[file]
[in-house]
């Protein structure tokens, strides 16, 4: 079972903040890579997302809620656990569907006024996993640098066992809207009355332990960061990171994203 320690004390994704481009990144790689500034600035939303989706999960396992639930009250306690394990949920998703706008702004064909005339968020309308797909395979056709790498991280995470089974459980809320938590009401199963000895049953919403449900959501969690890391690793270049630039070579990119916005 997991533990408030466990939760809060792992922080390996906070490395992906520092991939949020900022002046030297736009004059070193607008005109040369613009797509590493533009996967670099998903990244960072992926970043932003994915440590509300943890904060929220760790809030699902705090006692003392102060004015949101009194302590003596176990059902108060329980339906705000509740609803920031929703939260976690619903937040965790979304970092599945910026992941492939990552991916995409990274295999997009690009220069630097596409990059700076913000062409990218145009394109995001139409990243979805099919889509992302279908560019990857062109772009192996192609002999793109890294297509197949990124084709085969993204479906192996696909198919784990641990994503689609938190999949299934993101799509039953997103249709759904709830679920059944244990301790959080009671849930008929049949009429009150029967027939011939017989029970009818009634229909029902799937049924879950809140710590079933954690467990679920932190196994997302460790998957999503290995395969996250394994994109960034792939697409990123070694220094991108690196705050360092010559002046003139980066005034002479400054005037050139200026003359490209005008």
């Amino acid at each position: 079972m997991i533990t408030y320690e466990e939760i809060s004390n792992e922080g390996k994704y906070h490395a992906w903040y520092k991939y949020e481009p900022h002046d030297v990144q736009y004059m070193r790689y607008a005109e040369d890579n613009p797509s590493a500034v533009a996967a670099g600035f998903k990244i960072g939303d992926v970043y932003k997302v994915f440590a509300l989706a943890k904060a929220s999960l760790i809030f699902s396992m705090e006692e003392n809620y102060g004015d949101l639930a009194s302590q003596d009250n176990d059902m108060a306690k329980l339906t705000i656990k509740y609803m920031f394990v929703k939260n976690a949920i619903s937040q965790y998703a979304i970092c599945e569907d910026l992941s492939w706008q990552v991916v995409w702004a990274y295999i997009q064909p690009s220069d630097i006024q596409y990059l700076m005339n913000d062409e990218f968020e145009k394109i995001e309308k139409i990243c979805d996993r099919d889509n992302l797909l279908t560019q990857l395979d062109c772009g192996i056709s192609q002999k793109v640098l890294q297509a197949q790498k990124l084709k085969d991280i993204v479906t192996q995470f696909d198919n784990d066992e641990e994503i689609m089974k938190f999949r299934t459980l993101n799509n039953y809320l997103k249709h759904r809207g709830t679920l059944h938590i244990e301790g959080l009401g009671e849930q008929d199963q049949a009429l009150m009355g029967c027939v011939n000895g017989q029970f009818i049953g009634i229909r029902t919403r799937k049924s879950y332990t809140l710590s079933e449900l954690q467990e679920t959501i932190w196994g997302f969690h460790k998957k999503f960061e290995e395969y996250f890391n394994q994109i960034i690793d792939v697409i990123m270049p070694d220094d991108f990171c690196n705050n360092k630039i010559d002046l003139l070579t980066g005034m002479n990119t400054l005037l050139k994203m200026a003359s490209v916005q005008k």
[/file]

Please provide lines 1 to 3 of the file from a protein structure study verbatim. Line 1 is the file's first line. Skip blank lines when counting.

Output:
[in-house]
């Protein structure tokens, strides 16, 4: 079972903040890579997302809620656990569907006024996993640098066992809207009355332990960061990171994203 320690004390994704481009990144790689500034600035939303989706999960396992639930009250306690394990949920998703706008702004064909005339968020309308797909395979056709790498991280995470089974459980809320938590009401199963000895049953919403449900959501969690890391690793270049630039070579990119916005 997991533990408030466990939760809060792992922080390996906070490395992906520092991939949020900022002046030297736009004059070193607008005109040369613009797509590493533009996967670099998903990244960072992926970043932003994915440590509300943890904060929220760790809030699902705090006692003392102060004015949101009194302590003596176990059902108060329980339906705000509740609803920031929703939260976690619903937040965790979304970092599945910026992941492939990552991916995409990274295999997009690009220069630097596409990059700076913000062409990218145009394109995001139409990243979805099919889509992302279908560019990857062109772009192996192609002999793109890294297509197949990124084709085969993204479906192996696909198919784990641990994503689609938190999949299934993101799509039953997103249709759904709830679920059944244990301790959080009671849930008929049949009429009150029967027939011939017989029970009818009634229909029902799937049924879950809140710590079933954690467990679920932190196994997302460790998957999503290995395969996250394994994109960034792939697409990123070694220094991108690196705050360092010559002046003139980066005034002479400054005037050139200026003359490209005008």
């Amino acid at each position: 079972m997991i533990t408030y320690e466990e939760i809060s004390n792992e922080g390996k994704y906070h490395a992906w903040y520092k991939y949020e481009p900022h002046d030297v990144q736009y004059m070193r790689y607008a005109e040369d890579n613009p797509s590493a500034v533009a996967a670099g600035f998903k990244i960072g939303d992926v970043y932003k997302v994915f440590a509300l989706a943890k904060a929220s999960l760790i809030f699902s396992m705090e006692e003392n809620y102060g004015d949101l639930a009194s302590q003596d009250n176990d059902m108060a306690k329980l339906t705000i656990k509740y609803m920031f394990v929703k939260n976690a949920i619903s937040q965790y998703a979304i970092c599945e569907d910026l992941s492939w706008q990552v991916v995409w702004a990274y295999i997009q064909p690009s220069d630097i006024q596409y990059l700076m005339n913000d062409e990218f968020e145009k394109i995001e309308k139409i990243c979805d996993r099919d889509n992302l797909l279908t560019q990857l395979d062109c772009g192996i056709s192609q002999k793109v640098l890294q297509a197949q790498k990124l084709k085969d991280i993204v479906t192996q995470f696909d198919n784990d066992e641990e994503i689609m089974k938190f999949r299934t459980l993101n799509n039953y809320l997103k249709h759904r809207g709830t679920l059944h938590i244990e301790g959080l009401g009671e849930q008929d199963q049949a009429l009150m009355g029967c027939v011939n000895g017989q029970f009818i049953g009634i229909r029902t919403r799937k049924s879950y332990t809140l710590s079933e449900l954690q467990e679920t959501i932190w196994g997302f969690h460790k998957k999503f960061e290995e395969y996250f890391n394994q994109i960034i690793d792939v697409i990123m270049p070694d220094d991108f990171c690196n705050n360092k630039i010559d002046l003139l070579t980066g005034m002479n990119t400054l005037l050139k994203m200026a003359s490209v916005q005008k």